(3)   Not all megachurches engage in this type of methodology. It is not an essential attribute of a megachurch that it engage in the type of activity described by these researchers.

(4)   Emotions are God-given and can be used by Him to elicit true, deep, abiding worship. In fact, if there is no emotion to our worship, something is wrong.

(5) I'm certainly not against "contemporary" (or "traditional") worship. 

With that said, here is what I find troubling: I want people to worship God and many churches subscribe to a methodology that undermines true, biblical worship.

I want people to worship God, not a soundtrack.

I want people to worship God, not a light show.

I want people to worship God, not pictures of nature.

When people respond on an emotional level with their highest affections to something that is not God, that’s not biblical worship.

Here’s a test: If your ability to experience "true" worship is dependent upon something stylistic—the lighting, the mood, the number of people, the style of music—you’re practicing idolatry. So, while I'm not against contemporary worship, I'm cautioning against a belief that only contemporary worship is "real" worship or even a belief that you need that style of music to truly "connect" with God. That's idolatry.

As we worship, we must be very careful about how we engage the text of Scripture and the way we encourage people to sing. At Bethany Community, we avoid pictures of nature or imagery on the slides during our time of worship that might distract people from the truths about God to which they should be responding—or, worse still, might cause them to engage in idolatry while in our church!

May our worship be emotional. May it lead to broken hearts and true repentance. But may it also be always and ever focused on God as He has revealed Himself in His Word.

From the lips of children?

I really love my boys.  I marvel at the grace of God which permits me to have such wise sons.  They each have a way of talking about issues which challenge my faith and encourage my walk with Jesus Christ.

Today, my two older sons emailed me.  I thought that what they remarked upon was so important that I should put it up on the blog.  Here is what my son Joel shared:

This is a great quote from the most recent Nobel laureate in Physiology or Medicine, Shinya Yamanaka, taken from a 2007 interview with the New York Times shortly after his seminal Cell paper came out showing you could reprogram human fibroblasts (skin cells) to embryonic-like stem cells by expressing just four transcription factors (master regulator proteins that control gene expression).  Dr. Yamanaka was an assistant professor of pharmacology doing research involving embryonic stem cells when he made the social call to the clinic about eight years ago. At the friend’s invitation, he looked down the microscope at one of the human embryos stored at the clinic. The glimpse changed his scientific career. “When I saw the embryo, I suddenly realized there was such a small difference between it and my daughters,” said Dr. Yamanaka, 45, a father of two and now a professor at the Institute for Integrated Cell-Material Sciences at Kyoto University. “I thought, we can’t keep destroying embryos for our research. There must be another way.”

Wow.  "There must be another way."  That drive in us humans to figure out "another way" is what my son Mark picked up on in his response:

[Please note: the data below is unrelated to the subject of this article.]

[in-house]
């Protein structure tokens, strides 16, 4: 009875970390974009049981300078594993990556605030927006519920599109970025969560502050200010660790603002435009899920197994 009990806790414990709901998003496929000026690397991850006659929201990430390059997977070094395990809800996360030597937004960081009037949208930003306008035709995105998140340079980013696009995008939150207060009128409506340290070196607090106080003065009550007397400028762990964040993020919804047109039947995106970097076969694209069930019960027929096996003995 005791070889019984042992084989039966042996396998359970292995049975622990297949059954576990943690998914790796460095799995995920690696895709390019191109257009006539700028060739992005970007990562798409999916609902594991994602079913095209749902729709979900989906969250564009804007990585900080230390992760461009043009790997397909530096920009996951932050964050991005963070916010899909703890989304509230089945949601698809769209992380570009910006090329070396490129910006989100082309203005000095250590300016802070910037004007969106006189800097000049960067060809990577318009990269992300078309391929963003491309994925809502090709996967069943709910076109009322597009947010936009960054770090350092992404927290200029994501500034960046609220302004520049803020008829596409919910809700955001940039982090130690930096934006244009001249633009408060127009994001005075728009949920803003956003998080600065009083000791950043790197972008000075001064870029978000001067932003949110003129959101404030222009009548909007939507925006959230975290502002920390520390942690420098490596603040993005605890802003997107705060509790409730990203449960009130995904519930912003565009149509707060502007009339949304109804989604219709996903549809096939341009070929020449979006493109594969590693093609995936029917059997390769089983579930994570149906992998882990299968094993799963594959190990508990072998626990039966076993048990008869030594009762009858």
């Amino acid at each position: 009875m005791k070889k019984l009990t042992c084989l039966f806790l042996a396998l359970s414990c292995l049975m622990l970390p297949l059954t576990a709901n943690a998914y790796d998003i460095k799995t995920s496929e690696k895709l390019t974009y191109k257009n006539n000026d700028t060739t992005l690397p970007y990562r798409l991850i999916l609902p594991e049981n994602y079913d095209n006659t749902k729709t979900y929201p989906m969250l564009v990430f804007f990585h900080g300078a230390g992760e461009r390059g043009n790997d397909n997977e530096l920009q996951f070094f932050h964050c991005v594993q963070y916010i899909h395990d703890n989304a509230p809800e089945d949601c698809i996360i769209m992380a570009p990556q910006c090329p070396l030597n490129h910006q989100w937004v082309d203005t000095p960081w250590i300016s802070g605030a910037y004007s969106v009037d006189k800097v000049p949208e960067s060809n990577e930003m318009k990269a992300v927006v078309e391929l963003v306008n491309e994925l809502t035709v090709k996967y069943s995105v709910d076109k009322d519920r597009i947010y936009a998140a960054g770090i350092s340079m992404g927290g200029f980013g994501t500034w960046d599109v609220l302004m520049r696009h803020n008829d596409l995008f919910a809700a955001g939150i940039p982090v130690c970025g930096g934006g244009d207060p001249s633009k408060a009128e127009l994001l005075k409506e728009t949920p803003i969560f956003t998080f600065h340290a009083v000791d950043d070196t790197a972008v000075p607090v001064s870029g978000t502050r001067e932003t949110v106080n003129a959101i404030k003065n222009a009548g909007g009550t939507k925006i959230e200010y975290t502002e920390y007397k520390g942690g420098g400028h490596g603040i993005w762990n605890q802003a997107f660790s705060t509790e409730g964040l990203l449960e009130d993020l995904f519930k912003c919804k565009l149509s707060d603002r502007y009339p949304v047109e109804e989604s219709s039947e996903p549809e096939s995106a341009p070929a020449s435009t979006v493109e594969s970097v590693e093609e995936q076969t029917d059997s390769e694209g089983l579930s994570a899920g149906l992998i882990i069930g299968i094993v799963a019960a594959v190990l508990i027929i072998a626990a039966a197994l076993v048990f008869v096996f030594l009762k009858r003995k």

It's always fascinating to me the way people can come up with ways to figure things out when they are determined. When people look at a problem and say "There HAS to be a way to do this!" they are remarkably good at creating one. Examples include the "Unsolvable Math Problem" (http://www.snopes.com/college/homework/unsolvable.asp) solved by George Bernard Dantzig because he didn't know it was supposed to be unsolvable and the many "impossible" problems solved by mission control in the course of the Apollo 13 mission (The "mailbox" rig is my favorite: http://en.wikipedia.org/wiki/Apollo_13). 


It makes me think that part of our being made in the image of God includes our determined creativity. This is not to say that the determination is always a good thing though. Any of the people who dedicated themselves to understanding the Voynich Manuscript have probably wasted their lives completely. On the other hand, people probably said the same thing about hieroglyphics before the Rosetta Stone (and just like that the banner ads for language learning fire up!).



All that determined creativity makes me think of Genesis 11. Determined creativity (in the image of God) plus total depravity is dangerous indeed:


The Lord said, “If as one people speaking the same language they have begun to do this, then nothing they plan to do will be impossible for them.


Makes you wonder if the internet could ever lead to something like Babel happening again.


Fascinating stuff--thought provoking, God honoring, demonstrating an integration between faith and life.  Yes, indeed, I love my boys. . . except that they are no longer boys--they are now men.

Grateful that 1 Corinthians 14:20 is being fulfilled in my sons,

Scott Boerckel

Monday, October 8, 2012

Freedom in the Pulpit

On Sunday, October 7, hundreds of pastors intentionally violated IRS regulations and publically endorsed candidates for political office from their pulpits. They were participating in “Pulpit Freedom Sunday,” an event designed to give clergy a forum to protest what many see as an infringement on religious freedom.

As those who were at our service on October 7 already know, I did not participate.
Others have offered interesting perspectives on whether or not such an event was appropriate (for example, see here). Let me offer just a thought or two (or four).